Search Network Only: This campaign type only shows ads on Google search and search partners. Ads can appear for customers who are directly searching for your product or service on Google. If you do not want to show ads on search partner sites, you can uncheck search partners under your campaign’s Settings tab.
Display Network Only: This campaign type lets you show ads on third-party websites and apps. This is great for branding, retargeting, and increasing awareness of your business.
Video: This campaign type lets you show TrueView ads on YouTube search, YouTube videos, and the Google Display Network.
Shopping: This campaign type allow you to advertise products by providing full, detailed information to potential customers before they click your ad. Shopping ads show the product image, price, website name, and any promotion you are running, making them ideal for ecommerce businesses.
Universal App: This campaign type helps you promote your Android App across networks.
You can find more details about these campaign types on the Help Center.
4. Keyword Match Types
I often see new advertisers using Broad Match keywords not using negative keywords at all, often because they don’t know other options exist. This usually results in them paying for clicks that are not related to their businesses. There are five keyword match types:
1. Broad Match: This is the default match type and reaches the widest audience. Using Broad Match keywords makes your ad eligible to show for any query that includes a word/phrase or implied meaning related to your keyword.
2. Broad Match Modifier: Adding a “+” sign in front of a term makes it a Broad Match Modified keyword, such as +add +keyword. This tells AdWords that the term directly after the plus sign must be present in the user’s search query. You can add a plus sign to more than one term in your keyword to require that each term is present in the search query.
3. Phrase Match: Adding double quotes around the entire keyword makes it phrase match, such as “add keyword.” Phrase Match keywords mean your ad is eligible to show for any query that includes that exact phrase, while allowing additional phrases or words to appear before and after.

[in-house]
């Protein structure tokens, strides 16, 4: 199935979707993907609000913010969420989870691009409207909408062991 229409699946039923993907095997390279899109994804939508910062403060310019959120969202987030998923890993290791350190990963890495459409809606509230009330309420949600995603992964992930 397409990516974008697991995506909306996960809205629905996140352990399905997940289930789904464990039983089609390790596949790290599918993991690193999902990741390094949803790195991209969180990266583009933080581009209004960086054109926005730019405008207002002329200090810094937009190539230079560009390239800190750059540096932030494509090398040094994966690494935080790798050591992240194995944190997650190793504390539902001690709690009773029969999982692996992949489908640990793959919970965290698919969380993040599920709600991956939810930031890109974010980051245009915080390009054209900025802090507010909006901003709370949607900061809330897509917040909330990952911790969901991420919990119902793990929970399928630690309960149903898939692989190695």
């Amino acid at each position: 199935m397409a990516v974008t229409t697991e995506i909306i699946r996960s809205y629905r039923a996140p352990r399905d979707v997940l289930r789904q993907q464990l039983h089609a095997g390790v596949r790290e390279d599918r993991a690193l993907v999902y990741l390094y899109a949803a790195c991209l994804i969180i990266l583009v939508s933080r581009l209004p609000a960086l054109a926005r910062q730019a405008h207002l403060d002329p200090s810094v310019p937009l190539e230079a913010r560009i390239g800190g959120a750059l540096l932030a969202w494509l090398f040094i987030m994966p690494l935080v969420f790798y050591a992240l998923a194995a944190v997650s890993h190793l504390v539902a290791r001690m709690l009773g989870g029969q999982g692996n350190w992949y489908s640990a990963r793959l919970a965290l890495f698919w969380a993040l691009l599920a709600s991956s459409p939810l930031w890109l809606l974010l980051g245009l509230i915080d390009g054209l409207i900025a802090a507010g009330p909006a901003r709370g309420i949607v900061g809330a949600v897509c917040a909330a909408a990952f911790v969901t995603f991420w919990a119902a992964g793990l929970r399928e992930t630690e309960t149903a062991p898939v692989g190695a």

4. Exact Match: Adding square brackets around the entire keyword makes it exact match, such as [add keyword]. Exact match makes your ad eligible to show for any query that is exactly the same as your keyword, with no additional words or phrases before or after.
NOTE: Phrase and Exact Match types also allow your ad to show for close variants or your keywords, such as misspellings, singular or plural versions, accents, acronyms, stemming, and abbreviations.
5. Negative Match:
Negative keywords prevent ads from showing for those particular queries, and these can be just as important as regular keywords.
Check out these specific examples of keyword match types for more details.
5. Landing Page Experience
AdWords can only bring relevant customers to your landing page. But whether or not the person who lands on your page will make a conversion is up to you! A clear, easy-to-navigate landing page is key to being successful on AdWords. Your landing page must not take a long time to load, be easy to navigate, and your content should be correct, relevant, and original.
Many new advertisers make the mistake of setting their website’s homepage as the ad’s Final URL. But it’s better to add the most relevant landing page to your ads. When your customer makes a search on Google, clicks on your ad, and lands on your landing page, it should be easy for them to find what they’re looking for (like your phone number of a sign-up button). Taking users to a homepage or other page which isn’t relevant will lead to a wasted click.